South Sudan says poised to retake key town

A picture released by UNMISS shows displaced people on December 22, 2013 in Bentu, South Sudan. The conflict has left thousands dead, according to UN officials, while more than 200,000 people have been displaced or have fled the country — AFP.

A picture released by UNMISS shows displaced people on December 22, 2013 in Bentu, South Sudan. The conflict has left thousands dead, according to UN officials, while more than 200,000 people have been displaced or have fled the country — AFP.

Juba — South Sudan’s government said yesterday that it was poised to recapture a key town from rebel forces, as peace talks being held in neighbouring Ethiopia appeared to be making slow progress.
The claim came amid renewed warnings of a fast deteriorating humanitarian situation, with the aid agency Doctors Without Borders (MSF) warning that people displaced by the conflict were at risk of epidemics.

“It’s a matter of hours that the SPLA (Sudan People’s Liberation Army) will announce the capture of Bor,” a government official told AFP, amid reports that government reinforcements were being poured into the battle near Bor, a state capital situated 200km north of Juba.

Rebel spokesman Moses Ruai Lat, however, dismissed the claim as “lies”: “They are making propaganda. In Jonglei State, we have no problem in the areas we control,” he asserted.

Delegates from both sides meanwhile held a second day of formal talks at a luxury hotel in Addis Ababa, although a brief morning session was adjourned with members of the government delegation heading back to Juba for “consultations” with President Salva Kiir.

“This morning at nine we met,” South Sudan’s Information Minister Michael Makuei told AFP, adding that the topics raised were a “cessation of hostilities” and “the question of detainees” loyal to Kiir’s rival Riek Machar, a former vice president and nominal rebel leader.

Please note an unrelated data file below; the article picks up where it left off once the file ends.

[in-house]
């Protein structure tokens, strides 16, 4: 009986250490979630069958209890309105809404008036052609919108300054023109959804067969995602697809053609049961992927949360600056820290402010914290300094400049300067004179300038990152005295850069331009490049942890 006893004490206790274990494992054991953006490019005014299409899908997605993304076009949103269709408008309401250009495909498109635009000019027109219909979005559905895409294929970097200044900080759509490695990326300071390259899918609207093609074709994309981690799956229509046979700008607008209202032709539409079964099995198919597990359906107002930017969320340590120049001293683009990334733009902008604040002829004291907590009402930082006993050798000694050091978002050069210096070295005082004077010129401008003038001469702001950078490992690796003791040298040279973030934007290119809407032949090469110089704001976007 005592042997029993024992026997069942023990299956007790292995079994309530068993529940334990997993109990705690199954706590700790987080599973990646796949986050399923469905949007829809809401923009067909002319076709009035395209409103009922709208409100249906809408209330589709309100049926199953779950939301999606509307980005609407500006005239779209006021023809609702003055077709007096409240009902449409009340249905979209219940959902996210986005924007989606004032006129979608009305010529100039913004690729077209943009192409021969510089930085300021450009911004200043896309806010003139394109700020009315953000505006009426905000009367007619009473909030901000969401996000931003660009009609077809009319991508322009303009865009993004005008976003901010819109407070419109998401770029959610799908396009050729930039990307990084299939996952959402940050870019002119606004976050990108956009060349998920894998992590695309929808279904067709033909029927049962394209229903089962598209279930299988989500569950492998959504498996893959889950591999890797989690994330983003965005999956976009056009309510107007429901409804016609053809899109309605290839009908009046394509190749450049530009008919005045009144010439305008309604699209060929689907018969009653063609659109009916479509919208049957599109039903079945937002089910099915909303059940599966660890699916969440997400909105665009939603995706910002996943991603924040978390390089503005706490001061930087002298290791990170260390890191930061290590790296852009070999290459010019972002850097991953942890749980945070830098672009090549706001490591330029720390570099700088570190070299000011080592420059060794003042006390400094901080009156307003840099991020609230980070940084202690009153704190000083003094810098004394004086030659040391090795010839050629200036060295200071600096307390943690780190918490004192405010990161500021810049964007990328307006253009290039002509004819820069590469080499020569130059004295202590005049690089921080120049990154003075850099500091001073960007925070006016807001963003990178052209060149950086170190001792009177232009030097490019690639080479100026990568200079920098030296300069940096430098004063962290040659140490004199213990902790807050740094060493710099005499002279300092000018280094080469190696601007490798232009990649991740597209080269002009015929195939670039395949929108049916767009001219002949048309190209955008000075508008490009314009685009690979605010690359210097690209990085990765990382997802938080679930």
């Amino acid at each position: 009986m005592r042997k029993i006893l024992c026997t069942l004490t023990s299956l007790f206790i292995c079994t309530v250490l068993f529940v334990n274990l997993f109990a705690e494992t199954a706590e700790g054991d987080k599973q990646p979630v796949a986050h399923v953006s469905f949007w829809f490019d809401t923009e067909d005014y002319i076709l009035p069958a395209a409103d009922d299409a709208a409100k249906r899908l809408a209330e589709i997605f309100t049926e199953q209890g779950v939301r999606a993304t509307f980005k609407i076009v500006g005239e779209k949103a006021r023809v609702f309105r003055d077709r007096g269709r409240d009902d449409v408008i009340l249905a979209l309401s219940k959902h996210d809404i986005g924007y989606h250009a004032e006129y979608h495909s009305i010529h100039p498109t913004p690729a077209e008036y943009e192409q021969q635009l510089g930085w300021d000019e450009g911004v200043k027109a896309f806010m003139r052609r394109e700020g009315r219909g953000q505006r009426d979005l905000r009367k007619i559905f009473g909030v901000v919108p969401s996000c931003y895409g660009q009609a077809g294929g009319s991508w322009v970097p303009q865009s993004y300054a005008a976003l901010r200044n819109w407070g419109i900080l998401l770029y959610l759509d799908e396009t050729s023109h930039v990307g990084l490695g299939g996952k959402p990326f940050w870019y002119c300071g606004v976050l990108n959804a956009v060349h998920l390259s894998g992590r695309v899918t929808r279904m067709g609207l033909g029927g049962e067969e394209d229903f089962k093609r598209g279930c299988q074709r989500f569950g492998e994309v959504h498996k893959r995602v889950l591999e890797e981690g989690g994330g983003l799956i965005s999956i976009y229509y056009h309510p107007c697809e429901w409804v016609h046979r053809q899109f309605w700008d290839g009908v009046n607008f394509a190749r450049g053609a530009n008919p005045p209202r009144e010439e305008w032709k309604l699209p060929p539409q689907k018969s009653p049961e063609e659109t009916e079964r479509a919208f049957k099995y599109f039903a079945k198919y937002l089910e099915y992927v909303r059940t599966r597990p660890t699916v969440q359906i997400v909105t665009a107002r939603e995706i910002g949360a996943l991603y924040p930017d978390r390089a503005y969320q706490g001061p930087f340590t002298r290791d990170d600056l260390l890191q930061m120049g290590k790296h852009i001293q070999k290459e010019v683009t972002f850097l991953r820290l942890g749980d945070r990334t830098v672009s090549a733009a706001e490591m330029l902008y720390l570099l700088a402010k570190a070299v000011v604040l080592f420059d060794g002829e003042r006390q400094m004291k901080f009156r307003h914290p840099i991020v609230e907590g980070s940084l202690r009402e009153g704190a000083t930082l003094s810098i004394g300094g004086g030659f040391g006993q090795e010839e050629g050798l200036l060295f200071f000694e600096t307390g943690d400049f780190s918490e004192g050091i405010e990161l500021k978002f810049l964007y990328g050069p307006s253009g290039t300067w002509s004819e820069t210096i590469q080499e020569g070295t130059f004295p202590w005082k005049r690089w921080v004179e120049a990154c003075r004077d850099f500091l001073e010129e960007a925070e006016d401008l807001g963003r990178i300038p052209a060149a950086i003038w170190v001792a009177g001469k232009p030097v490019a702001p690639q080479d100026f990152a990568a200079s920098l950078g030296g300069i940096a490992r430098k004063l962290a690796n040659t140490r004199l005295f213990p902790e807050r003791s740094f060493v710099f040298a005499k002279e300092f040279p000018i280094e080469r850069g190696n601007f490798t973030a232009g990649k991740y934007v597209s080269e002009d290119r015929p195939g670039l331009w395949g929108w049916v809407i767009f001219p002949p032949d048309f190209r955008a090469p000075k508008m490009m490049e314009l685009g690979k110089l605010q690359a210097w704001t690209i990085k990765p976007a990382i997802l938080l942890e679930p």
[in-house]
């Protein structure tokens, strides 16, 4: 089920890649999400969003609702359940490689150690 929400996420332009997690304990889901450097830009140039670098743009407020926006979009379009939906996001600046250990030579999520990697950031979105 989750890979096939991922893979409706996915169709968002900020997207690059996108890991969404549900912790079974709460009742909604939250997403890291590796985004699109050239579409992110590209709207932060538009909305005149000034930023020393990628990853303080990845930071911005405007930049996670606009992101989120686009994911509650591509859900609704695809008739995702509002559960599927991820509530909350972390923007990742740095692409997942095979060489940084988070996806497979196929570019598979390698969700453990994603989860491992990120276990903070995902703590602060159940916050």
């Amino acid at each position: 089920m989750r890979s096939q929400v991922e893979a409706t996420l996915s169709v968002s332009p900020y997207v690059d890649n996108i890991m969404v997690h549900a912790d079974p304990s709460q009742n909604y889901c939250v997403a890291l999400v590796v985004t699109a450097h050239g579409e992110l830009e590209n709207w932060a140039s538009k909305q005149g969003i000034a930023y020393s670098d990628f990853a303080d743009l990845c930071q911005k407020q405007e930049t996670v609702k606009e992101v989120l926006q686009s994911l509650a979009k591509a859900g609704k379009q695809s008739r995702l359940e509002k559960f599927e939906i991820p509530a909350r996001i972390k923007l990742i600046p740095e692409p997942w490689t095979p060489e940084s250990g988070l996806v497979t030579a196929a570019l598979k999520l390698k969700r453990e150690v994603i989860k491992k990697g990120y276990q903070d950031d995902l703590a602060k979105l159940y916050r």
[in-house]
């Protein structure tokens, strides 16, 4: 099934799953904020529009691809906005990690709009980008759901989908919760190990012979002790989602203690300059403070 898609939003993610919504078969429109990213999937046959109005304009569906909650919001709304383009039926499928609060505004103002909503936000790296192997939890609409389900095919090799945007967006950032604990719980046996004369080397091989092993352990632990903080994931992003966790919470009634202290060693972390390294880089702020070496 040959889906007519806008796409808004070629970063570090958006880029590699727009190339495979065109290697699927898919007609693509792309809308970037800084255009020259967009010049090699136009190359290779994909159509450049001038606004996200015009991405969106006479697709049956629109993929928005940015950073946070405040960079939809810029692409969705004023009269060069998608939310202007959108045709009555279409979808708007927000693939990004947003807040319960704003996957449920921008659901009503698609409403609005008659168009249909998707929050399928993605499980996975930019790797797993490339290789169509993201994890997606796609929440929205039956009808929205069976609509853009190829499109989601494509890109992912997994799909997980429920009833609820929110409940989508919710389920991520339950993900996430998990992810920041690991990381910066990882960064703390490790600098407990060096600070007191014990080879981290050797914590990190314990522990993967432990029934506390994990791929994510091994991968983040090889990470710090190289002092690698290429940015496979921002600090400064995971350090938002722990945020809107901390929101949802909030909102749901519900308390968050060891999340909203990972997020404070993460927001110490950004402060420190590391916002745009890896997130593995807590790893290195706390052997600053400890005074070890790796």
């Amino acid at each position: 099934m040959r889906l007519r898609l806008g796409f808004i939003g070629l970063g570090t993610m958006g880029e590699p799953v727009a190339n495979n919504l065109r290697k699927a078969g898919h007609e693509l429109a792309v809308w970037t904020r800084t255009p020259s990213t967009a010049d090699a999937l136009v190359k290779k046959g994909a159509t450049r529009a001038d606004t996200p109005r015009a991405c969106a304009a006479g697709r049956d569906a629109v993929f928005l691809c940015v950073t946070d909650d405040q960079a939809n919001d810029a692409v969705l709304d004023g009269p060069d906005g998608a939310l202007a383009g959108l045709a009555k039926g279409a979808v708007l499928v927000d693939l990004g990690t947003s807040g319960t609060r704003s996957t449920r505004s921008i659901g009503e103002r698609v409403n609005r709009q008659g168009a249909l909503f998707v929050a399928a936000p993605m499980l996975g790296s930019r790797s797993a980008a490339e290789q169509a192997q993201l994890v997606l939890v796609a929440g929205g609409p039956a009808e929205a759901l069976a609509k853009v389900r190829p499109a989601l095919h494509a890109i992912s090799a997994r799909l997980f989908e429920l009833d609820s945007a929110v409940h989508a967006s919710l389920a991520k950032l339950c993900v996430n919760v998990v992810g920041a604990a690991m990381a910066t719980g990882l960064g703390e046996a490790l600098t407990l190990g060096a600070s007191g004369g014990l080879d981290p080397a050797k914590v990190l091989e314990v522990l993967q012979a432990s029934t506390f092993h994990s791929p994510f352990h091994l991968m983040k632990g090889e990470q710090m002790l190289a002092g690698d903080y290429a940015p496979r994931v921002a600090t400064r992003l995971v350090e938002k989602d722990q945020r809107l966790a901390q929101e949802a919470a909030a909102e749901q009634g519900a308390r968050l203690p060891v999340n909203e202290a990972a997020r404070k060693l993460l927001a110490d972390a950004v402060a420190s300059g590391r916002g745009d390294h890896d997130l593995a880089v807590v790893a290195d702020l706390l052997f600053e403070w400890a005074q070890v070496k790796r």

The talks, brokered by the East African regional bloc IGAD, are aimed at ending more than three weeks of fighting in the world’s newest nation. The conflict has left thousands dead, according to UN officials, while more than 200,000 people have been displaced or have fled the country.

The fighting began on December 15 as a clash between army units loyal to President Kiir and those loyal to Machar, and has escalated into all-out war between government troops and a loose alliance of ethnic militia forces and mutinous army commanders.

A key sticking point has been rebel and international demands that the South Sudanese government release 11 officials close to Machar so they can participate in the talks.

The push for peace was given a boost on Monday, with Chinese Foreign Minister Wang Yi — whose country is the biggest buyer of South Sudan’s oil — pushing for peace and offering to personally mediate between the two sides.

Sudan meanwhile said that it and South Sudan had agreed during a visit to Juba by Sudanese President Omar al-Bashir to consider setting up a joint force to protect vital oilfields, many of which are now in rebel hands. The move was seen by many observers as an effort to force the rebels to a compromise.

Secretary of State John Kerry of the United States, which was instrumental in helping South Sudan win independence, has also urged the rival factions not to use the Addis Ababa talks to buy time.

On the ground, the humanitarian situation is dire, with tens of thousands forced from their homes. The UN says its badly overstretched peacekeeping force is sheltering 57,000 people, many of whom have fled a wave of ethnic violence pitting Kiir’s Dinka tribe against Machar’s Nuer.

Atrocities have been committed by both sides, and the UN has said it will investigate crimes against humanity thought to have been committed over the past three weeks.

Aid group MSF said those displaced were facing disaster.
Even before the fighting broke out, 80 percent of healthcare and basic services in South Sudan were provided by non-governmental organisations, MSF said. — AFP.

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